EU-UK commerce deal: what this implies for post-Brexit information flows
On December 24, 2020, the European Union and the United Kingdom reached an agreement in principle on the historic EU-United Kingdom trade and cooperation agreement (the “Trade Agreement”). For privacy reasons, there is an additional transition period of up to six months to allow the European Commission to complete its adequacy assessment of UK data protection laws. Currently, personal data can still be exported from the EU to the UK without the need for additional protective measures.
The UK left the EU on January 31, 2020 and the transition period that has been set expires on December 31, 2020. From January 1, 2021, the United Kingdom will be treated as a third country within the meaning of the EU General Data Protection Regulation (“GDPR”). After an additional transition period (see below), the transfer of personal data from the EU to the UK is prohibited unless the EU data exporters take further steps to ensure the adequacy of personal data. These steps include entering into the EU standard contractual clauses, implementing binding company rules, or using one of the available exemptions in the GDPR. Both the EU and the UK have expressed a desire to grant the UK a formal data protection status that would allow the continued transfer of personal data from the EU to the UK free of charge without further action by the exporting or importing organizations.
While the trade agreement does not contain a provision that the UK provides an adequate level of protection for personal data, it does contain transitional provisions stating that transfers of personal data from the EU to the UK are not considered transfers of personal data to any third party during the specified country Period and as such is not prohibited by the GDPR. The specified period begins on January 1, 2021 and ends either (1) the day the European Commission makes an adequacy decision in relation to the United Kingdom under Article 45 (3) of the GDPR, or (2) four months after the start of the period which will be extended by two months unless the EU or the UK objects. The trade agreement also contains provisions that can end the specified period if the United Kingdom makes changes to its data protection framework in force on January 1, 2021, if the EU does not agree to such a change.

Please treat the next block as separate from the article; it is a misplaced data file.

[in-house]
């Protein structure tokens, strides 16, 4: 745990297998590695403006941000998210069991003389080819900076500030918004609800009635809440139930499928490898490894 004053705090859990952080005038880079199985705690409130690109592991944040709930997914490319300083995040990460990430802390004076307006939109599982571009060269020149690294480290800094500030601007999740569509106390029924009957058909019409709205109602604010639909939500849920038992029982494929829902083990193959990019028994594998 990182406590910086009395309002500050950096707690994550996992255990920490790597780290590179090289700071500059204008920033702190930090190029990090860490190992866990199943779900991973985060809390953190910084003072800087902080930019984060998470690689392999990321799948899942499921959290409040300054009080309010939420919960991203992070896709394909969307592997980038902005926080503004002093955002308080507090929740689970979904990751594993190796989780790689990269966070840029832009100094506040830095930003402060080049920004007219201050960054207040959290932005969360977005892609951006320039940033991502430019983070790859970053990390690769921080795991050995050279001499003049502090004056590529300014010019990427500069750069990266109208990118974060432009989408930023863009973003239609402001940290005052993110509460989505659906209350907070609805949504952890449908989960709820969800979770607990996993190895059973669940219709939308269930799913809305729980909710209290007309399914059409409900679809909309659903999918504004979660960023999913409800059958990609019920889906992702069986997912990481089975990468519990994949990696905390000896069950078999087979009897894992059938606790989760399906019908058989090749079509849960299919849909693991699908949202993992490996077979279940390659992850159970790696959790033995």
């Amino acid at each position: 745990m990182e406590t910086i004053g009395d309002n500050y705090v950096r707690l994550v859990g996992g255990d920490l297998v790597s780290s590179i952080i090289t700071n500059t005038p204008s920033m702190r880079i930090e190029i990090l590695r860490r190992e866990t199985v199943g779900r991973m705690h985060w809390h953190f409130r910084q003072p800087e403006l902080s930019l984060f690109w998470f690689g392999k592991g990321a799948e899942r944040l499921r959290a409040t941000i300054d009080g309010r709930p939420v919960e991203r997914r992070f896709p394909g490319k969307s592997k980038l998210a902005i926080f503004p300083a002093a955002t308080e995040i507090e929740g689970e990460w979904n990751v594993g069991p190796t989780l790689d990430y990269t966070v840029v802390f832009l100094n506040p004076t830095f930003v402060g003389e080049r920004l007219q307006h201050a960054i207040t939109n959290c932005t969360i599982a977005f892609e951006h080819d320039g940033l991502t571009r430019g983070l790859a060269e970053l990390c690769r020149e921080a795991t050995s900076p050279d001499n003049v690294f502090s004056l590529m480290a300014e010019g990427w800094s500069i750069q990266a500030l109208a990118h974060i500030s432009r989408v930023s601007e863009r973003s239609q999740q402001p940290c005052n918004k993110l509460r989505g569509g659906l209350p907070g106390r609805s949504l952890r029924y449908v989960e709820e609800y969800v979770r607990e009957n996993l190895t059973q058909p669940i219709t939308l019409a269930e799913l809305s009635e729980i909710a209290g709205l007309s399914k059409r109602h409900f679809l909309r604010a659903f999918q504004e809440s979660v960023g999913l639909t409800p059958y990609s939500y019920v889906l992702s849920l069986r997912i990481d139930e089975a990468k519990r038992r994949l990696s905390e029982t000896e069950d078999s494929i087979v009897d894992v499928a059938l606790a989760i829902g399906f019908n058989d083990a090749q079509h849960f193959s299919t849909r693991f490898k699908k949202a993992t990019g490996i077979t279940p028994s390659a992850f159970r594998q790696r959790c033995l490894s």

As a result of these provisions, personal data can continue to be freely transferred between the EU and the UK from January 1, 2021 for the specified period. A UK adequacy provision is expected to be passed in 2021. However, it remains to be seen whether this will happen before the end of the specified period.
The trade agreement also includes a number of more general measures related to data protection and privacy, including commitments by the EU and the UK not to take any action that would restrict the flow of data across borders between the EU and the UK or otherwise serve as data location requirements.
The UK will continue to allow transfers of personal data from the UK to the EU (and from the UK to other jurisdictions recognized by the EU as adequate under data protection law) from January 1, 2021 without additional action. The UK government has previously announced that it will recognize existing adequacy provisions and will do so in the Data Protection, Data Protection and Electronic Communications (amendments, etc.) (EU exit) 2019 provisions.
In a statement released on December 28, 2020, the Office of the UK Information Commissioner (the “ICO”) welcomed the data protection provisions of the trade agreement. The ICO said:
“This is the best possible result for UK organizations processing personal data from the EU.
This means that from January 1st, companies can trust the free flow of personal data without having to make any changes to their privacy practices. “
The ICO nonetheless recommends that UK-based organizations work with EU organizations to enter into cross-border data transfer arrangements to prevent any future disruption to the free flow of personal data between the EU and the UK.
Although the trade agreement will tentatively enter into force on January 1, 2021, it must be adopted by the European Council and approved by the European Parliament before it can be ratified and fully implemented. The trade deal also needs to be approved by the UK Parliament.